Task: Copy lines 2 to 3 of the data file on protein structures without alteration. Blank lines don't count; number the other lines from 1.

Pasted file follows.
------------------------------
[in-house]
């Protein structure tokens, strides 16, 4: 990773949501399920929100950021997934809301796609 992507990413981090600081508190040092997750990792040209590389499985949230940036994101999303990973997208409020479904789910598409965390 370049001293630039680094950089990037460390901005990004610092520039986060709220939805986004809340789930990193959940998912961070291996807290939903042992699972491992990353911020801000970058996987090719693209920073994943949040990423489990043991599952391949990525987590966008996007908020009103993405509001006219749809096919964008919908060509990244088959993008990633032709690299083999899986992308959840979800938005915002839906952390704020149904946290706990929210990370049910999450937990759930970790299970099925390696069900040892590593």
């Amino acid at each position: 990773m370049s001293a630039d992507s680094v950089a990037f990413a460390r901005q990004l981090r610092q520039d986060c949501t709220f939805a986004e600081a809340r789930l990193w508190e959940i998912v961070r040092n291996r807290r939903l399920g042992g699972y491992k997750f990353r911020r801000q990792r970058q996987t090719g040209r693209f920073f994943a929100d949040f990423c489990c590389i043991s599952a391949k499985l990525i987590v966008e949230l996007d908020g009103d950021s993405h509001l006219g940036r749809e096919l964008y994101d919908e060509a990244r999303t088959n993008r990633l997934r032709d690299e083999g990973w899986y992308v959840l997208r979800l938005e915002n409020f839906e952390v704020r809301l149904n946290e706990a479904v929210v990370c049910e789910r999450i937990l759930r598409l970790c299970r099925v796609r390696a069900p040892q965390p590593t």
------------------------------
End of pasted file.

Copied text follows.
């Protein structure tokens, strides 16, 4: 990773949501399920929100950021997934809301796609 992507990413981090600081508190040092997750990792040209590389499985949230940036994101999303990973997208409020479904789910598409965390 370049001293630039680094950089990037460390901005990004610092520039986060709220939805986004809340789930990193959940998912961070291996807290939903042992699972491992990353911020801000970058996987090719693209920073994943949040990423489990043991599952391949990525987590966008996007908020009103993405509001006219749809096919964008919908060509990244088959993008990633032709690299083999899986992308959840979800938005915002839906952390704020149904946290706990929210990370049910999450937990759930970790299970099925390696069900040892590593």
């Amino acid at each position: 990773m370049s001293a630039d992507s680094v950089a990037f990413a460390r901005q990004l981090r610092q520039d986060c949501t709220f939805a986004e600081a809340r789930l990193w508190e959940i998912v961070r040092n291996r807290r939903l399920g042992g699972y491992k997750f990353r911020r801000q990792r970058q996987t090719g040209r693209f920073f994943a929100d949040f990423c489990c590389i043991s599952a391949k499985l990525i987590v966008e949230l996007d908020g009103d950021s993405h509001l006219g940036r749809e096919l964008y994101d919908e060509a990244r999303t088959n993008r990633l997934r032709d690299e083999g990973w899986y992308v959840l997208r979800l938005e915002n409020f839906e952390v704020r809301l149904n946290e706990a479904v929210v990370c049910e789910r999450i937990l759930r598409l970790c299970r099925v796609r390696a069900p040892q965390p590593t």